Glittery, glittery, glittery.
The exclosure is out on the heather, on some very open and wind-swept slopes.  The view was spectacular, but it isn't a place of many colours, only leaden sky and bronze slopes. 

Trees for Life have so far planted over a million trees - the millionth was planted in May of this year - and today I planted 96 more. Our target for the day was 1,000 trees, and we may well have exceeded it. Our saplings were as 'plug-plants', and all we had to do was dig a hole, put in a sapling, fill in around it, and tap it down - hard to do when the ground is frozen and there are crystals of needle ice growing OUT of it! (Although, when the needle ice formed, the ground had not yet frozen.) I also spent an awful lot of time talking with a chap who turned out to be a fellow LARP enthusiast, gamer, guitar player and person with an interest in swords, knives and weaponry (and who once fenced sabre) - it's amazing the places you meet like-minded folk.

Trying to put up a fence,
Dec '11. Photo by M. Drury
It rained, then sleeted, and I got very wet, and my waterproof trousers proved not to be very water-proof, for water and mud seeped through and my legs got soaked, and then chilled by the cold, cold wind. Tree planting with Trees for Life is certainly a rewarding task, but generally involves mountainous hikes and inclement weather, followed by hard work, so is something for adventurous and outdoorsy types. As well as the day trips like the ones I attend, they also run conservation weeks, with accommodation, for those who would rather do something useful when they take time out of their regular lives. I've been volunteering with Trees for Life since last autumn/winter, and while my trips are always an adventure, and every time I go out I go "I'm never getting that cold and wet EVER again!" and then every time I get the chance to go again, I'm rushing to sign myself up.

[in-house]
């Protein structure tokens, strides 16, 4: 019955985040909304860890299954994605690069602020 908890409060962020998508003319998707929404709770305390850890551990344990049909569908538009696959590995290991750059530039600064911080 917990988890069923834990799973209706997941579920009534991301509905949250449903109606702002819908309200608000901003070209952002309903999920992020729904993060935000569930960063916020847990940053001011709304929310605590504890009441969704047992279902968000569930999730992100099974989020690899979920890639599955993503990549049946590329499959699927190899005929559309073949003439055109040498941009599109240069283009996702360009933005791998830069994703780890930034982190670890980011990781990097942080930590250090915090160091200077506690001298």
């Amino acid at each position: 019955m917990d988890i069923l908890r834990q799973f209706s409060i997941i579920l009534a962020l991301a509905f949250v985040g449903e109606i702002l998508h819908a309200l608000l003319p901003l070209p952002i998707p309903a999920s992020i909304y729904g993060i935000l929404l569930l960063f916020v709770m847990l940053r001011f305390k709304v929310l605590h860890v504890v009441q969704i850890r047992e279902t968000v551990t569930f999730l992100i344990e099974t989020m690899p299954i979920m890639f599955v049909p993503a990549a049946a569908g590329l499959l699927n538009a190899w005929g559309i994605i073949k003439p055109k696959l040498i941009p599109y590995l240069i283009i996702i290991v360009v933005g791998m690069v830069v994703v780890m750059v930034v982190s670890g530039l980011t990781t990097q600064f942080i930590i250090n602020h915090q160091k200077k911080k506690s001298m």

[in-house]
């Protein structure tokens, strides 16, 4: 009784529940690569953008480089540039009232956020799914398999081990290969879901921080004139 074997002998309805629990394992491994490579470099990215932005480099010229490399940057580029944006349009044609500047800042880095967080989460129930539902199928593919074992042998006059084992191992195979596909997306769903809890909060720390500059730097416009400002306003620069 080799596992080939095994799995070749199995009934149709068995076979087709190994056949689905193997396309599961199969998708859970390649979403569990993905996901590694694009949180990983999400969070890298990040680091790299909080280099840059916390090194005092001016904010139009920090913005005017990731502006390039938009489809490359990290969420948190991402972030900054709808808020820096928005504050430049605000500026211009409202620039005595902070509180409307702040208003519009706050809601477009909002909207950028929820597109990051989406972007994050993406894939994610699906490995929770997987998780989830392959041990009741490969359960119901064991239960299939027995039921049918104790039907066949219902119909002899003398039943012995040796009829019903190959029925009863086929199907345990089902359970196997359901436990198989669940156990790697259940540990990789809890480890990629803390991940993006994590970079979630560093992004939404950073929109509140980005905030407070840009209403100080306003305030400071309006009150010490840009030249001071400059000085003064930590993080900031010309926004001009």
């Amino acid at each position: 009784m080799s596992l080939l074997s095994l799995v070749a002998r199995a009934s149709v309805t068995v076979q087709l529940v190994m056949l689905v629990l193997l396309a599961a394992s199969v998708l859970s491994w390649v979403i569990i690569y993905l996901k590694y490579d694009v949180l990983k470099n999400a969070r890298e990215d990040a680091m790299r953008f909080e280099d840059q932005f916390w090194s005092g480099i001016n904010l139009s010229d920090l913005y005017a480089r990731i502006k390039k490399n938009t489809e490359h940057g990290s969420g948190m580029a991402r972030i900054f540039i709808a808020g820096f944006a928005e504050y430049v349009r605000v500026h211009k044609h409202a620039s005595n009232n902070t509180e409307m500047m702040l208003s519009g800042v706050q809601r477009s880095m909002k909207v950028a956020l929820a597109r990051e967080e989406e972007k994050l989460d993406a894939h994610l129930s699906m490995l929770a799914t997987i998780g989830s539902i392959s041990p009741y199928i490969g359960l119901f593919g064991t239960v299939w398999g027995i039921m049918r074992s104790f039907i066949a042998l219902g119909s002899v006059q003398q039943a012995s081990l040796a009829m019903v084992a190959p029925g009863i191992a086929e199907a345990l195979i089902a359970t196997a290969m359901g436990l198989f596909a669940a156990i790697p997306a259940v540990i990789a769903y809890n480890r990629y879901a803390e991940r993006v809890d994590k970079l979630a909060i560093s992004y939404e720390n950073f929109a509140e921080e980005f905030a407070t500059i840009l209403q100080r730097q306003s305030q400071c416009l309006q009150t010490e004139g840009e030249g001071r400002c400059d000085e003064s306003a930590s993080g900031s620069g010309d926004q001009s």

I would like to clarify to readers that despite certain rumours, I am not a Pictsie, am very much alive, and am decidedly Franglais. 

6 comments:

  1. It sounds like quite an adventure and certainly a good service to perform. I'm wondering though, what is hoar frost?

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    1. Frozen dew, basically. It's when all the plants and ground etc. have got to below freezing point, and so moisture from the air condenses and freezes on them, leaving lots of pretty white ice-crystals.

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    2. Interesting, and I can see how it might differ from the frost we get here. Of course, there's no frost to be had around here these days as the temperature is around 25 degrees C. That's good. I'm not ready for winter yet.

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    3. Oh, it is far, far, far below 25C here... It only got up and above that a few times during summer.

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  2. Lovely shots, glad you had fun but this definitely comes under the category of for the truly insane and yes you are a Pictsie and this part of Scotland is heaven

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    1. It's not that bad - it's actually quite enjoyable. If you're fit, capable of walking up steep slopes in wet and windy weather, and of carrying stuff, then it's a challenge, but fun.